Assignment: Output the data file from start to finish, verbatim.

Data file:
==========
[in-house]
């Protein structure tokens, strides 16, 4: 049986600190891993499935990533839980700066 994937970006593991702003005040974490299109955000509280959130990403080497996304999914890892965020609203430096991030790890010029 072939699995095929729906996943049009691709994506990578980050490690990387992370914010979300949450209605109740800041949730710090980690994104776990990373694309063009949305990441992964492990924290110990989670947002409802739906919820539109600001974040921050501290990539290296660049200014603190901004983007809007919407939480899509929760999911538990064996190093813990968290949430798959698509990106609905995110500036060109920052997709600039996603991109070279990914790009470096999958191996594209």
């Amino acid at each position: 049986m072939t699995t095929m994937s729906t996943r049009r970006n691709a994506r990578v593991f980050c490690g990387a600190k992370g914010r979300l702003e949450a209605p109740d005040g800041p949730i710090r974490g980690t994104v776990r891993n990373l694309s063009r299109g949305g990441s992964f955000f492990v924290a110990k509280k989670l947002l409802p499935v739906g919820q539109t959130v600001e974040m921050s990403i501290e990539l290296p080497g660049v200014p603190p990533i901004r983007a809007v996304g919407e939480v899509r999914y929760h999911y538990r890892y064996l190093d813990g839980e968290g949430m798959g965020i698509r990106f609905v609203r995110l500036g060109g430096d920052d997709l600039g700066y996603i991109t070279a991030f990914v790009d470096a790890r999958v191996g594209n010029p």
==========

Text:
[in-house]
């Protein structure tokens, strides 16, 4: 049986600190891993499935990533839980700066 994937970006593991702003005040974490299109955000509280959130990403080497996304999914890892965020609203430096991030790890010029 072939699995095929729906996943049009691709994506990578980050490690990387992370914010979300949450209605109740800041949730710090980690994104776990990373694309063009949305990441992964492990924290110990989670947002409802739906919820539109600001974040921050501290990539290296660049200014603190901004983007809007919407939480899509929760999911538990064996190093813990968290949430798959698509990106609905995110500036060109920052997709600039996603991109070279990914790009470096999958191996594209």
């Amino acid at each position: 049986m072939t699995t095929m994937s729906t996943r049009r970006n691709a994506r990578v593991f980050c490690g990387a600190k992370g914010r979300l702003e949450a209605p109740d005040g800041p949730i710090r974490g980690t994104v776990r891993n990373l694309s063009r299109g949305g990441s992964f955000f492990v924290a110990k509280k989670l947002l409802p499935v739906g919820q539109t959130v600001e974040m921050s990403i501290e990539l290296p080497g660049v200014p603190p990533i901004r983007a809007v996304g919407e939480v899509r999914y929760h999911y538990r890892y064996l190093d813990g839980e968290g949430m798959g965020i698509r990106f609905v609203r995110l500036g060109g430096d920052d997709l600039g700066y996603i991109t070279a991030f990914v790009d470096a790890r999958v191996g594209n010029p």